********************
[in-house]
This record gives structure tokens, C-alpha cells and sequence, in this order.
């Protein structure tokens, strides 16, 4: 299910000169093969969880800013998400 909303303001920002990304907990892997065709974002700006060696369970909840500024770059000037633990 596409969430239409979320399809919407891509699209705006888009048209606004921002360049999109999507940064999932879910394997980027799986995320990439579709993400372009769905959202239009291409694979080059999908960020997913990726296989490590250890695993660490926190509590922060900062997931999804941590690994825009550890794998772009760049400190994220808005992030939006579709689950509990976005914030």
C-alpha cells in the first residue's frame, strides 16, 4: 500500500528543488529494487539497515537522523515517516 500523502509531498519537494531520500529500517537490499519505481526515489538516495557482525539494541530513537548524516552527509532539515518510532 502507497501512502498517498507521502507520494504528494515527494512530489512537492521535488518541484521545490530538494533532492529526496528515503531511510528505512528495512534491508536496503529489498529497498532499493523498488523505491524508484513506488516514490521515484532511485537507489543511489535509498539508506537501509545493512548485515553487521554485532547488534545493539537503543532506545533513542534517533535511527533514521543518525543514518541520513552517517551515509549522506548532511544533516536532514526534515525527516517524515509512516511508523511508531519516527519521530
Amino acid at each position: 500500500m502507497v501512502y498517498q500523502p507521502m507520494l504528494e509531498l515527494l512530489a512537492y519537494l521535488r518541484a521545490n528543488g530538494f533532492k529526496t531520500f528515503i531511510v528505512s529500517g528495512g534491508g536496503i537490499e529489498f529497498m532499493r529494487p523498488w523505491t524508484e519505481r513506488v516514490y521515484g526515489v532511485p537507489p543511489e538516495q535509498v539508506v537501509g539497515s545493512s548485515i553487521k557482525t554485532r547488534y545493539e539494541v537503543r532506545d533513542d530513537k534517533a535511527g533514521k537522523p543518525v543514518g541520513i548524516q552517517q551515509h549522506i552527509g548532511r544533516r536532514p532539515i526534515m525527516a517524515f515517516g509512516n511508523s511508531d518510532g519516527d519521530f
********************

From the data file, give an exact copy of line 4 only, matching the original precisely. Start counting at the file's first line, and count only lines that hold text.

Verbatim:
C-alpha cells in the first residue's frame, strides 16, 4: 500500500528543488529494487539497515537522523515517516 500523502509531498519537494531520500529500517537490499519505481526515489538516495557482525539494541530513537548524516552527509532539515518510532 502507497501512502498517498507521502507520494504528494515527494512530489512537492521535488518541484521545490530538494533532492529526496528515503531511510528505512528495512534491508536496503529489498529497498532499493523498488523505491524508484513506488516514490521515484532511485537507489543511489535509498539508506537501509545493512548485515553487521554485532547488534545493539537503543532506545533513542534517533535511527533514521543518525543514518541520513552517517551515509549522506548532511544533516536532514526534515525527516517524515509512516511508523511508531519516527519521530